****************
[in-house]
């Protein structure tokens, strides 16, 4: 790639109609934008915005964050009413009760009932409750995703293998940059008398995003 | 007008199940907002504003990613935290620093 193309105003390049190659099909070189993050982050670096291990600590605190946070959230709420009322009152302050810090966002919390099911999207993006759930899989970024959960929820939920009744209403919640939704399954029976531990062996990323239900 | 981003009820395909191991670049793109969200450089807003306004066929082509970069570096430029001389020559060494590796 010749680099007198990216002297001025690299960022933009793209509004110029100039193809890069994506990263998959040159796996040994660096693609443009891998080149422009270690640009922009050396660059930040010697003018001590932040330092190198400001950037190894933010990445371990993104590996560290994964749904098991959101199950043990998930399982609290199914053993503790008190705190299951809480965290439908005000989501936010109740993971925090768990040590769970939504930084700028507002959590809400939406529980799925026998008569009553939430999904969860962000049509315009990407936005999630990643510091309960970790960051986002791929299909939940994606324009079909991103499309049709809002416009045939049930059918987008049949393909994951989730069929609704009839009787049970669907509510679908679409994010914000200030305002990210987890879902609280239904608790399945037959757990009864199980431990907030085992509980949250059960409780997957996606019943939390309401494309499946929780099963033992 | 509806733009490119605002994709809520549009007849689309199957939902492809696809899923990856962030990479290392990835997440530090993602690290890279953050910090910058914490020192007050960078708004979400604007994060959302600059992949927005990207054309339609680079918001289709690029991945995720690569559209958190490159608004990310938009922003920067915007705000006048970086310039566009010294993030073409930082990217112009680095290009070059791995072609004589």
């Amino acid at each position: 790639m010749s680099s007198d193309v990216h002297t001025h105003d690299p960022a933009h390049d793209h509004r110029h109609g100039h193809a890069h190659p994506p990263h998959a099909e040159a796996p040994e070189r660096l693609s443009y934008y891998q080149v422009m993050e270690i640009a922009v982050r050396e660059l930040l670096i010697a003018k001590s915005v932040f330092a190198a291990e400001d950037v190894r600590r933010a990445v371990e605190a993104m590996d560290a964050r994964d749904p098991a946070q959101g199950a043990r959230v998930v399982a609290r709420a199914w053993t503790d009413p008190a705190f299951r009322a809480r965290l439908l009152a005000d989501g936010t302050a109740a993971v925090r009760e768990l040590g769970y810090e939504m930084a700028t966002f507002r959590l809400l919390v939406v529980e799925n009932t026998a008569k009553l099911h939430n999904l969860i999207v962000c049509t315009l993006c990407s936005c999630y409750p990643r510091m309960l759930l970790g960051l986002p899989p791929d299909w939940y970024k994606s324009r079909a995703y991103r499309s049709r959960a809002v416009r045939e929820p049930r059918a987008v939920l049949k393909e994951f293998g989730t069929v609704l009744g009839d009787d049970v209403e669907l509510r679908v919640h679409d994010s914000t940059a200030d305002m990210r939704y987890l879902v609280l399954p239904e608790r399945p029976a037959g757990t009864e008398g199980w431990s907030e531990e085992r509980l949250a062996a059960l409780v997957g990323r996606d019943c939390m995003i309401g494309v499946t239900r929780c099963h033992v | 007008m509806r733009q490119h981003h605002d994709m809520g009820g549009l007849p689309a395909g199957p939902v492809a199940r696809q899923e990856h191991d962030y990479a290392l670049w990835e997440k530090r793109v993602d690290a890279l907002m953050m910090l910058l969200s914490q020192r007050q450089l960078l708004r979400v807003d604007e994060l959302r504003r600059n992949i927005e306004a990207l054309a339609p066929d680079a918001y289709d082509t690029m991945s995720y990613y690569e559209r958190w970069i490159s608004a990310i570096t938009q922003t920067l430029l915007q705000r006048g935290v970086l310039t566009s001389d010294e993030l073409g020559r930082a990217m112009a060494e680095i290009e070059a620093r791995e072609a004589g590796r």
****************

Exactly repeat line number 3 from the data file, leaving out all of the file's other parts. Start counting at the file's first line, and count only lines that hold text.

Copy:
């Amino acid at each position: 790639m010749s680099s007198d193309v990216h002297t001025h105003d690299p960022a933009h390049d793209h509004r110029h109609g100039h193809a890069h190659p994506p990263h998959a099909e040159a796996p040994e070189r660096l693609s443009y934008y891998q080149v422009m993050e270690i640009a922009v982050r050396e660059l930040l670096i010697a003018k001590s915005v932040f330092a190198a291990e400001d950037v190894r600590r933010a990445v371990e605190a993104m590996d560290a964050r994964d749904p098991a946070q959101g199950a043990r959230v998930v399982a609290r709420a199914w053993t503790d009413p008190a705190f299951r009322a809480r965290l439908l009152a005000d989501g936010t302050a109740a993971v925090r009760e768990l040590g769970y810090e939504m930084a700028t966002f507002r959590l809400l919390v939406v529980e799925n009932t026998a008569k009553l099911h939430n999904l969860i999207v962000c049509t315009l993006c990407s936005c999630y409750p990643r510091m309960l759930l970790g960051l986002p899989p791929d299909w939940y970024k994606s324009r079909a995703y991103r499309s049709r959960a809002v416009r045939e929820p049930r059918a987008v939920l049949k393909e994951f293998g989730t069929v609704l009744g009839d009787d049970v209403e669907l509510r679908v919640h679409d994010s914000t940059a200030d305002m990210r939704y987890l879902v609280l399954p239904e608790r399945p029976a037959g757990t009864e008398g199980w431990s907030e531990e085992r509980l949250a062996a059960l409780v997957g990323r996606d019943c939390m995003i309401g494309v499946t239900r929780c099963h033992v | 007008m509806r733009q490119h981003h605002d994709m809520g009820g549009l007849p689309a395909g199957p939902v492809a199940r696809q899923e990856h191991d962030y990479a290392l670049w990835e997440k530090r793109v993602d690290a890279l907002m953050m910090l910058l969200s914490q020192r007050q450089l960078l708004r979400v807003d604007e994060l959302r504003r600059n992949i927005e306004a990207l054309a339609p066929d680079a918001y289709d082509t690029m991945s995720y990613y690569e559209r958190w970069i490159s608004a990310i570096t938009q922003t920067l430029l915007q705000r006048g935290v970086l310039t566009s001389d010294e993030l073409g020559r930082a990217m112009a060494e680095i290009e070059a620093r791995e072609a004589g590796r």